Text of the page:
When I was living in a scholarship house at Florida State University back in the mid-1960s, one of the other girls in the house would say that something had her "surprised and pleased."
Tonight's debut episode of Who Do You Think You Are? has me "surprised and pleased." They have done it the way I wish Henry Louis Gates had done it! They stuck with one person through the hour, the person herself -- Sarah Jessica Parker -- did actual travel on the trail of her ancestors, from New Jersey to Cincinnati, Ohio, to Eldorado, California, to Salem, Massachusetts. They had real genealogists and real librarians and real historians showing a little bit of the process (you cannot show the entire process in one television hour) of research, and they had Ms. Parker making the acutal discoveries in some instances, rather than just sitting at a table and being handed a book. Sorry, Dr. Gates -- I think WDYTYA has it right.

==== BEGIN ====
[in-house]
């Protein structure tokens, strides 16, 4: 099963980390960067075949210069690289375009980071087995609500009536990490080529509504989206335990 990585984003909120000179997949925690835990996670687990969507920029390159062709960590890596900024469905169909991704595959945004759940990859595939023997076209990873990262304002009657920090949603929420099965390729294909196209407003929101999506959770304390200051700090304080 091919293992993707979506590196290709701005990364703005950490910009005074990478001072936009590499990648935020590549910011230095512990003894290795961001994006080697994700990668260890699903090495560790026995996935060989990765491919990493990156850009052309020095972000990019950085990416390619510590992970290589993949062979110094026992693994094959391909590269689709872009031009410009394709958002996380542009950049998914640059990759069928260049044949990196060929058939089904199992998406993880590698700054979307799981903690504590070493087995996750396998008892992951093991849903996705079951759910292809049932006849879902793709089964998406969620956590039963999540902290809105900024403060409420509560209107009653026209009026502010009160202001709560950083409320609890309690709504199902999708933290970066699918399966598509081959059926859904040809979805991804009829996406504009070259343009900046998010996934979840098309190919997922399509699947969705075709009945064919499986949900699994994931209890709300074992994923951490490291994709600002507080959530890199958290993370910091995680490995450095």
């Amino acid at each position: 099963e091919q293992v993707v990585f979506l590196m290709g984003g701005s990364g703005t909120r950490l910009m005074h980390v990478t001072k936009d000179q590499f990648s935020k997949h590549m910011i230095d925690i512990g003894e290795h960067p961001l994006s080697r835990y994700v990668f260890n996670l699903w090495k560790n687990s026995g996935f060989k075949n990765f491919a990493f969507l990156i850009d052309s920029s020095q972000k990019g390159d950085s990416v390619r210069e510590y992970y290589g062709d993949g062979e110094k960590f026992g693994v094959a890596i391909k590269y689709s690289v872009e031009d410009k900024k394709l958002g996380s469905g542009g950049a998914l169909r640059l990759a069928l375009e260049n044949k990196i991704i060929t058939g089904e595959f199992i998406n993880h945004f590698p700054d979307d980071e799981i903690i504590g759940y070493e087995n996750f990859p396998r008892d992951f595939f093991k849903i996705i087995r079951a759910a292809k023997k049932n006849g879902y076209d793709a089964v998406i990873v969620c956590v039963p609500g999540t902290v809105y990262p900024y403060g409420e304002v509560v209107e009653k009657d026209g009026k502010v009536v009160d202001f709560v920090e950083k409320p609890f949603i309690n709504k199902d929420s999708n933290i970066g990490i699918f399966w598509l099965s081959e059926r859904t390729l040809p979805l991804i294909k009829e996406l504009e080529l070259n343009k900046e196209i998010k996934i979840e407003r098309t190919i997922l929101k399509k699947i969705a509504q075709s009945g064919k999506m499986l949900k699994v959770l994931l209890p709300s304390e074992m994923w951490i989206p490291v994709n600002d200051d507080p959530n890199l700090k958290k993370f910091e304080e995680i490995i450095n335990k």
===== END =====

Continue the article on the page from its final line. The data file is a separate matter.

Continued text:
Of course, it remains to be seen whether this level will continue, but I think it has a good chance. As my husband observed, they "de-celebritied" the thing pretty quickly, taking the right tack and concentrating on the search for ancestors. I still would like to see them use plain people, too, but for a show using a celebrity, this one was well and intelligently done.
I would like to see more emphasis on the correct use of records and the correct citation of sources, but that's pretty dull stuff for the TV audience, I guess. (I also wish that every census sheet had the gorgeous handwriting of that 1850 Eldorado census!). They did rather gloss over the establishment of connection between her ancestors John E. and John S. Hodge, but again, they just can't show the entire process in a television hour.
I am, indeed, surprised and pleased.